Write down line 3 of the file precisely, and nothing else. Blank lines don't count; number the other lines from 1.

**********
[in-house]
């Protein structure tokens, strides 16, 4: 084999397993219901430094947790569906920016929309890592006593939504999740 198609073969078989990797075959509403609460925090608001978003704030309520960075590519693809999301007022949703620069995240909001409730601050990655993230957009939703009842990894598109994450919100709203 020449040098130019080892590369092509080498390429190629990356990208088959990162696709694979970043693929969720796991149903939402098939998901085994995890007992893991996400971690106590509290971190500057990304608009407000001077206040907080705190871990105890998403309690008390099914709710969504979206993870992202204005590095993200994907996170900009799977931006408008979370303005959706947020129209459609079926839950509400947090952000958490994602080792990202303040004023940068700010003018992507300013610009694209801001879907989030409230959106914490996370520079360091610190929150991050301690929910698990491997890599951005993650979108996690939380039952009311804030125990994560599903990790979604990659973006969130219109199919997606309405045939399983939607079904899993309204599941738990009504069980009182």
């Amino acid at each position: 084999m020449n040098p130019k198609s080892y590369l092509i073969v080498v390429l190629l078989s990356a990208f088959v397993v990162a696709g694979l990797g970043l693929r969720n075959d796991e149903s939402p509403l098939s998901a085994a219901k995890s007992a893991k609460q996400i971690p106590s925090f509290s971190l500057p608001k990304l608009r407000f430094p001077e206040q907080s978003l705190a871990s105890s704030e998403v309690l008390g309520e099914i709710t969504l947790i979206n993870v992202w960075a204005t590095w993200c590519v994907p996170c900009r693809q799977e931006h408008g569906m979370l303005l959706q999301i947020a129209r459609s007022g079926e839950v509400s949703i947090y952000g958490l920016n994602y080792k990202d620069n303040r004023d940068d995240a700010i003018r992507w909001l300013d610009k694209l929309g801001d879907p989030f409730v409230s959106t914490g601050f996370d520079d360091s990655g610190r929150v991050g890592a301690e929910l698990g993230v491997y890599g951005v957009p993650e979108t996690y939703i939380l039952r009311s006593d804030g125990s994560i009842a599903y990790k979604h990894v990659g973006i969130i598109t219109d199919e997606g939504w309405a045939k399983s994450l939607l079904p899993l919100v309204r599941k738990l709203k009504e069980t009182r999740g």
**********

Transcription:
């Amino acid at each position: 084999m020449n040098p130019k198609s080892y590369l092509i073969v080498v390429l190629l078989s990356a990208f088959v397993v990162a696709g694979l990797g970043l693929r969720n075959d796991e149903s939402p509403l098939s998901a085994a219901k995890s007992a893991k609460q996400i971690p106590s925090f509290s971190l500057p608001k990304l608009r407000f430094p001077e206040q907080s978003l705190a871990s105890s704030e998403v309690l008390g309520e099914i709710t969504l947790i979206n993870v992202w960075a204005t590095w993200c590519v994907p996170c900009r693809q799977e931006h408008g569906m979370l303005l959706q999301i947020a129209r459609s007022g079926e839950v509400s949703i947090y952000g958490l920016n994602y080792k990202d620069n303040r004023d940068d995240a700010i003018r992507w909001l300013d610009k694209l929309g801001d879907p989030f409730v409230s959106t914490g601050f996370d520079d360091s990655g610190r929150v991050g890592a301690e929910l698990g993230v491997y890599g951005v957009p993650e979108t996690y939703i939380l039952r009311s006593d804030g125990s994560i009842a599903y990790k979604h990894v990659g973006i969130i598109t219109d199919e997606g939504w309405a045939k399983s994450l939607l079904p899993l919100v309204r599941k738990l709203k009504e069980t009182r999740g």